Tuesday, May 01, 2007

Do we need to worry?

There has been some talk, after the supreme court recently upheld a ban on partial-birth abortions by a 5-4 majority, that the five Catholic members of the court are making judicial decisions based on their religion. While the argument certainly can be made on its face, there is no evidence that this is true in any real sense. To me, the split in the court is not on religious grounds, but rather on differing interpretations about the scope of privacy allowed by Roe v Wade. To wit, 5 members of the court believe that a ban on partial-birth abortions is allowable under the framework set by Roe, and 4 do not. Nothing more, nothing less. Of course, if you read the opinion, it surely doesn't look that simple (and it isn't), but at the very least the decision was made arguably on constitutional grounds, and any debate is based there, not on religion.

There are certainly some troubling elements in this decision; the fact that at least part of the reasoning is based on the notion that a woman might later regret her decision certainly bears no resemblance to constitutional doctrine. However, to say that the 5 Catholics are toeing the Roman party line makes no sense... The court does not support Rome's just-wage initiative; the court (and in particular its Catholic contingent) is decidely pro-death penalty (which the Church is decidedly against); and the court has upheld the rights of homosexuals to engage in consensual sex. Justice Kennedy (a Catholic) also upheld abortion rights in Planned Parenthood v Casey.

It seems, then, that the recent concern that the nine are allowing their religious convictions rule their decisionmaking is much ado about nothing. Is that to say that the justices are not influenced by their moral or religious convictions? I think it would be foolish to claim otherwise. However, regardless of what I or anyone else thinks of the current members of the court, it's safe to say that they are not agents of Rome, intent upon forcing Catholic doctrine on American jurisprudence. Whatever motivates them, it's far more complex than that.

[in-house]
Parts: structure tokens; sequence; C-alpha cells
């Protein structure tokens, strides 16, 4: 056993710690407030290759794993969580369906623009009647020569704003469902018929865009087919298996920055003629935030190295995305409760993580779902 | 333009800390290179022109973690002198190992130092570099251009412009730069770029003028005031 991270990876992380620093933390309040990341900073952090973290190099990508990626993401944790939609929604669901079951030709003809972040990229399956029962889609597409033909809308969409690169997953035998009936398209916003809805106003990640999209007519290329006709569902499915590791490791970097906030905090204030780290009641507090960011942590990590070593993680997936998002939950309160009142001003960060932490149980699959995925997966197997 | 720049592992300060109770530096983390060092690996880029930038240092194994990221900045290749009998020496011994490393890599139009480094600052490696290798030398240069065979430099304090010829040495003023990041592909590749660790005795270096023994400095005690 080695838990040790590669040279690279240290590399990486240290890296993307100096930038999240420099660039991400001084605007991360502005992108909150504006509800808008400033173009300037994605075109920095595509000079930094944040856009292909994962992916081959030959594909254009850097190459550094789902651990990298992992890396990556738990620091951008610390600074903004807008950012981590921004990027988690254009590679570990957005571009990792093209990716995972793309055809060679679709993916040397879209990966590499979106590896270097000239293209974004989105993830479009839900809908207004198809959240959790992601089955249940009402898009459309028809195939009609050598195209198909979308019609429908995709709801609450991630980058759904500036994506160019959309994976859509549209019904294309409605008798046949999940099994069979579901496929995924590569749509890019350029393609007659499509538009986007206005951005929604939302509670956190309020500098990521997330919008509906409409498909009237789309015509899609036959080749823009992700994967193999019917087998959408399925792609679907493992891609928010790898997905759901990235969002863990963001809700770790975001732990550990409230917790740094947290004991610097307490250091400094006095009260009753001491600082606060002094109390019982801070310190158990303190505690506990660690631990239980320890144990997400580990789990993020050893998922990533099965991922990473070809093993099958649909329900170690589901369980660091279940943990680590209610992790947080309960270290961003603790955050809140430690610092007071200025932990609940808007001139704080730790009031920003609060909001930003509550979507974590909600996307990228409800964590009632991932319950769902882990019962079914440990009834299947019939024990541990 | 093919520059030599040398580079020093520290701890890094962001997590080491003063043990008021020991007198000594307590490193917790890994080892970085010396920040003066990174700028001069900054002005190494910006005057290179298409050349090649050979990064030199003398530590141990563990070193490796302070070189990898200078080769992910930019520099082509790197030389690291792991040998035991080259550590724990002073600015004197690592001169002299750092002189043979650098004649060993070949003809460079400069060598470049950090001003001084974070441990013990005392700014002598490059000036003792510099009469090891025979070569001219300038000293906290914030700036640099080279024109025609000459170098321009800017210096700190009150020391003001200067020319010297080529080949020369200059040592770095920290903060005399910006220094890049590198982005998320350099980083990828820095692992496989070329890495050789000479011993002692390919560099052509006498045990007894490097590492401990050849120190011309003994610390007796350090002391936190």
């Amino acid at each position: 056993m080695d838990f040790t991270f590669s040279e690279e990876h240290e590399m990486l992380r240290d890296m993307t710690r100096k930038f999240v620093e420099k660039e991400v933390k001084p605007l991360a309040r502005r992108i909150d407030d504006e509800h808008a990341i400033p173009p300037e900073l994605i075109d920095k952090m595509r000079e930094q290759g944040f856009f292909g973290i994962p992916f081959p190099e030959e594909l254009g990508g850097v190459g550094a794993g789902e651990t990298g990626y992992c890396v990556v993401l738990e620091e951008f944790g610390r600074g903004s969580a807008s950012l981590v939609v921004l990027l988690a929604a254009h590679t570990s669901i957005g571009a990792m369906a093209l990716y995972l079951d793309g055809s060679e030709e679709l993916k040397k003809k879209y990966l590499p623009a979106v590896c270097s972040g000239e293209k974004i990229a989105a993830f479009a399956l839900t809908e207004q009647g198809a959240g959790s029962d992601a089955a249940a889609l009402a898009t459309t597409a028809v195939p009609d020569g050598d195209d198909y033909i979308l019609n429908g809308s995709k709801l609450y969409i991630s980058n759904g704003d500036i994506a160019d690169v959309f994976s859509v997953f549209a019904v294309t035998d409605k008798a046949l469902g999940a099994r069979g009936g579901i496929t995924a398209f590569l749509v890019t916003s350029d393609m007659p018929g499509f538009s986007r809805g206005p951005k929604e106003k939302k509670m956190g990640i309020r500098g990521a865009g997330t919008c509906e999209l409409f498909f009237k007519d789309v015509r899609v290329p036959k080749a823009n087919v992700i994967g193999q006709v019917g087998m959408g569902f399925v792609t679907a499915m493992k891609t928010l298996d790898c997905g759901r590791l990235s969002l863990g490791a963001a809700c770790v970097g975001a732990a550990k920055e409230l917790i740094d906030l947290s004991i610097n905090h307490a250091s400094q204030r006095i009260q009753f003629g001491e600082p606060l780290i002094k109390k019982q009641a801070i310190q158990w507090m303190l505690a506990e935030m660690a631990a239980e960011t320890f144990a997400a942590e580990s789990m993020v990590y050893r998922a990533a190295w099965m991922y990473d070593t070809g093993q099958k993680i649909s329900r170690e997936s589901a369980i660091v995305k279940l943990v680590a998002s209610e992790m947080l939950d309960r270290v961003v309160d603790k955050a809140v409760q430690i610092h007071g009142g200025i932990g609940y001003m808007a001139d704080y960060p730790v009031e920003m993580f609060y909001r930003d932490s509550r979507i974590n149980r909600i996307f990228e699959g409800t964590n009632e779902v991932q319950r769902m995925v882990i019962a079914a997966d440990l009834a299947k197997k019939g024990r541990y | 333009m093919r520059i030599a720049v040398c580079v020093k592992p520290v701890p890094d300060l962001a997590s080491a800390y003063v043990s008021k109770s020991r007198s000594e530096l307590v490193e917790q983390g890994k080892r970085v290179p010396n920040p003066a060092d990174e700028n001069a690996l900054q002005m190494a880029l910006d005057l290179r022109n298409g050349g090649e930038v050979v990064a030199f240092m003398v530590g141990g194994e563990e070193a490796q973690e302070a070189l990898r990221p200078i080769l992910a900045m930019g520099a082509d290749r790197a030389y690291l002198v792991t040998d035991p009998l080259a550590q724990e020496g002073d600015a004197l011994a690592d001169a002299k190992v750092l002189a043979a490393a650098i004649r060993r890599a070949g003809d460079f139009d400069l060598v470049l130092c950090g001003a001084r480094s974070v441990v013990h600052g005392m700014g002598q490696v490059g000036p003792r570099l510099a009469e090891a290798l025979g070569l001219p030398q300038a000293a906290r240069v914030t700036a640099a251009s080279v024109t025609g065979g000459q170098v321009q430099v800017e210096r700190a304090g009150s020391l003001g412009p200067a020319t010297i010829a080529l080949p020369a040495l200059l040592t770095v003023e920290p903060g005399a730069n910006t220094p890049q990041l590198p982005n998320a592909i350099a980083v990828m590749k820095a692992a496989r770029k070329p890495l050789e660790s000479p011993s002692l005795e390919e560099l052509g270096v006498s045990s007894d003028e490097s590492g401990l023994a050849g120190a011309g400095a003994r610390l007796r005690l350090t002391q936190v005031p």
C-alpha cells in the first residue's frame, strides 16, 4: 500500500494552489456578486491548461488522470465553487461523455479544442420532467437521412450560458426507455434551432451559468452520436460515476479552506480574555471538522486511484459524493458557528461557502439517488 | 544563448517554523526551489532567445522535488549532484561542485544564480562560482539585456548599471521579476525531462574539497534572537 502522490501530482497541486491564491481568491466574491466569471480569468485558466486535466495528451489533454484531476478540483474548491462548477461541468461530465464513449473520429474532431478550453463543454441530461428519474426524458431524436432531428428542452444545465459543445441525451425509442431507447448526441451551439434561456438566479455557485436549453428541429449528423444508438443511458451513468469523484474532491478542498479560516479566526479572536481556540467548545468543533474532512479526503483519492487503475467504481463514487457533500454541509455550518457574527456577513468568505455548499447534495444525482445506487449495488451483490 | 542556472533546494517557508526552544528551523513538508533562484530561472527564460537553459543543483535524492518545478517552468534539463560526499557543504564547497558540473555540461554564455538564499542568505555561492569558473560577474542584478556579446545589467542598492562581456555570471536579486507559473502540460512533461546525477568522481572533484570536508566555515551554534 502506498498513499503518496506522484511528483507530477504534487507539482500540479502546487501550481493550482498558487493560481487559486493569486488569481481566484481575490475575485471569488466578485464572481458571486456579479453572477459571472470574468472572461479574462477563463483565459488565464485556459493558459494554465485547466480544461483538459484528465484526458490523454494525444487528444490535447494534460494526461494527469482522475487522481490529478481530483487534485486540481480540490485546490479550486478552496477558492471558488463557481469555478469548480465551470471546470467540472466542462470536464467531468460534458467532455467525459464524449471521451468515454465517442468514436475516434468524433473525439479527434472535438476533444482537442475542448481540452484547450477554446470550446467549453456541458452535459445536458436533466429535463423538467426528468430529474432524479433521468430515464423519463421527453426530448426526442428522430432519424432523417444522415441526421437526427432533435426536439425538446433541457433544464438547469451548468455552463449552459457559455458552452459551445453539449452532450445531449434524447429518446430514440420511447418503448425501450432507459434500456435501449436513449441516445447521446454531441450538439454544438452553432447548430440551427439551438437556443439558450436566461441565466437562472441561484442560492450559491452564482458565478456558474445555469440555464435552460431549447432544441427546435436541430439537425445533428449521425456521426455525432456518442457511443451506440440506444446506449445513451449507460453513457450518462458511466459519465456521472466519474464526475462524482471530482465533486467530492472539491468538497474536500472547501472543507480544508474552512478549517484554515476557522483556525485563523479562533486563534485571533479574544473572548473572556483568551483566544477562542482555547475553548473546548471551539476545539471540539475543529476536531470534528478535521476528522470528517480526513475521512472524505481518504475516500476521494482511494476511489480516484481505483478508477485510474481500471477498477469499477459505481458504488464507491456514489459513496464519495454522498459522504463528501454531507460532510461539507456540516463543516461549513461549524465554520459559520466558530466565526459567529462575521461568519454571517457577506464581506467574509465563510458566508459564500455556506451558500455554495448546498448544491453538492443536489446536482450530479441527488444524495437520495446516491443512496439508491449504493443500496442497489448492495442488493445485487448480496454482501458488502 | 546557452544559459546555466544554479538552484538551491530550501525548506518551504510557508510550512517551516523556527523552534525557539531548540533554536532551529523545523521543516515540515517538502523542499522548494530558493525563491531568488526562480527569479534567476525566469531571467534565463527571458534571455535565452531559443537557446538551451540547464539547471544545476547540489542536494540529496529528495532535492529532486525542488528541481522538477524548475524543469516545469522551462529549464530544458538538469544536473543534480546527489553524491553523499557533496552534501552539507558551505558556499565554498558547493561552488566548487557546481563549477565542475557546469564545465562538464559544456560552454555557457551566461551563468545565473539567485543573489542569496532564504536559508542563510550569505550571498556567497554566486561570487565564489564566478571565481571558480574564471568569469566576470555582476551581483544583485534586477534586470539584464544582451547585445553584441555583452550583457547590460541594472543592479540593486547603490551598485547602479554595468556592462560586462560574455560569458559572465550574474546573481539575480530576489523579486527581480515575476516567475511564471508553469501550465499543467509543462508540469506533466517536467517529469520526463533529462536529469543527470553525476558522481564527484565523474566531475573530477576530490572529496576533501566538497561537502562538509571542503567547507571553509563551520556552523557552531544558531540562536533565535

Thus Spake Shmoo said...

Really the partial birth would be a 4-4-1 opinion if the pro-choice forces formed a different argument. But they won't because that would increase the rights of states to regulate.

Reread Thomas's opinion. Clearly he things that PB bans violate the commerce clause (CON LAW week 6-7 or so) ... There is a good law review article out there called "taking federalism seriously" that is a great read.

Sorry i haven't noticed your blog until now. Not having internet access the second and third year of cooley cut down on my blogging...
(i'll also post a brief comment on what you said about Thompson) - it will be brief because graduation is tomorrow ...

Enki said...

I did read Thomas' opinion, and much to my chagrin I tend to agree with him. I just didn't really talk about it in my post because it was less a reaction to what the court did, and more a reaction to what the pundits were saying about the decision.

Grats on graduation :)